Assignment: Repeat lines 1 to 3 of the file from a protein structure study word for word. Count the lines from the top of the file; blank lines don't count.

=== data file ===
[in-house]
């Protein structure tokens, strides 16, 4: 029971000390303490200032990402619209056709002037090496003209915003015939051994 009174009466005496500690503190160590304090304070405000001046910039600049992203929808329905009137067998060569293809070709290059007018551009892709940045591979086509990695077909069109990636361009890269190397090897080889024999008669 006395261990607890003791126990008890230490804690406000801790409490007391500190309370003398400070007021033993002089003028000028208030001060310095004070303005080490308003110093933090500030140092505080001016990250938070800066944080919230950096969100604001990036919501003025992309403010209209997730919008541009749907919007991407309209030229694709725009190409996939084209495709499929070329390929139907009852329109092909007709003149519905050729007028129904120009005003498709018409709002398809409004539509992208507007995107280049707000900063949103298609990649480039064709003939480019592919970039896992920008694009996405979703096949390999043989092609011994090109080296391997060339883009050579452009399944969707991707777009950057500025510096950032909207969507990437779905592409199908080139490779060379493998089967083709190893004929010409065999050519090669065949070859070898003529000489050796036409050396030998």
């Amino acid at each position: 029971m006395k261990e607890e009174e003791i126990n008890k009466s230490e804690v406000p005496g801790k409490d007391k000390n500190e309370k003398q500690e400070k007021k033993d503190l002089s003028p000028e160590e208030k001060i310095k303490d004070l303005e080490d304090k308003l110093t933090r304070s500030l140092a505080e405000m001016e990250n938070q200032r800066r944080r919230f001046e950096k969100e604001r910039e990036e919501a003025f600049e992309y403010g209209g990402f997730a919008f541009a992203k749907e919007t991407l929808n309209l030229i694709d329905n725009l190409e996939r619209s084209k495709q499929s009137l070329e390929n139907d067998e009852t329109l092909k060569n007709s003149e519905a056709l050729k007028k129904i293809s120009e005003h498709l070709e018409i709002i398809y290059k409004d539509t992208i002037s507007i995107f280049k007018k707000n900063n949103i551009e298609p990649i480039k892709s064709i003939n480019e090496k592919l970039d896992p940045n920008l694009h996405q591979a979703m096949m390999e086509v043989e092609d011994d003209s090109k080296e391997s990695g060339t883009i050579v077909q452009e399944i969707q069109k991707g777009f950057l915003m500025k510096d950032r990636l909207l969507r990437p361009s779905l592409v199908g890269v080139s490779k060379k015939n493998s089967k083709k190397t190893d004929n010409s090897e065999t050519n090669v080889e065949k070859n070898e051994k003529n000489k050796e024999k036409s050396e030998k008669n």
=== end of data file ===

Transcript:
[in-house]
């Protein structure tokens, strides 16, 4: 029971000390303490200032990402619209056709002037090496003209915003015939051994 009174009466005496500690503190160590304090304070405000001046910039600049992203929808329905009137067998060569293809070709290059007018551009892709940045591979086509990695077909069109990636361009890269190397090897080889024999008669 006395261990607890003791126990008890230490804690406000801790409490007391500190309370003398400070007021033993002089003028000028208030001060310095004070303005080490308003110093933090500030140092505080001016990250938070800066944080919230950096969100604001990036919501003025992309403010209209997730919008541009749907919007991407309209030229694709725009190409996939084209495709499929070329390929139907009852329109092909007709003149519905050729007028129904120009005003498709018409709002398809409004539509992208507007995107280049707000900063949103298609990649480039064709003939480019592919970039896992920008694009996405979703096949390999043989092609011994090109080296391997060339883009050579452009399944969707991707777009950057500025510096950032909207969507990437779905592409199908080139490779060379493998089967083709190893004929010409065999050519090669065949070859070898003529000489050796036409050396030998």
């Amino acid at each position: 029971m006395k261990e607890e009174e003791i126990n008890k009466s230490e804690v406000p005496g801790k409490d007391k000390n500190e309370k003398q500690e400070k007021k033993d503190l002089s003028p000028e160590e208030k001060i310095k303490d004070l303005e080490d304090k308003l110093t933090r304070s500030l140092a505080e405000m001016e990250n938070q200032r800066r944080r919230f001046e950096k969100e604001r910039e990036e919501a003025f600049e992309y403010g209209g990402f997730a919008f541009a992203k749907e919007t991407l929808n309209l030229i694709d329905n725009l190409e996939r619209s084209k495709q499929s009137l070329e390929n139907d067998e009852t329109l092909k060569n007709s003149e519905a056709l050729k007028k129904i293809s120009e005003h498709l070709e018409i709002i398809y290059k409004d539509t992208i002037s507007i995107f280049k007018k707000n900063n949103i551009e298609p990649i480039k892709s064709i003939n480019e090496k592919l970039d896992p940045n920008l694009h996405q591979a979703m096949m390999e086509v043989e092609d011994d003209s090109k080296e391997s990695g060339t883009i050579v077909q452009e399944i969707q069109k991707g777009f950057l915003m500025k510096d950032r990636l909207l969507r990437p361009s779905l592409v199908g890269v080139s490779k060379k015939n493998s089967k083709k190397t190893d004929n010409s090897e065999t050519n090669v080889e065949k070859n070898e051994k003529n000489k050796e024999k036409s050396e030998k008669n």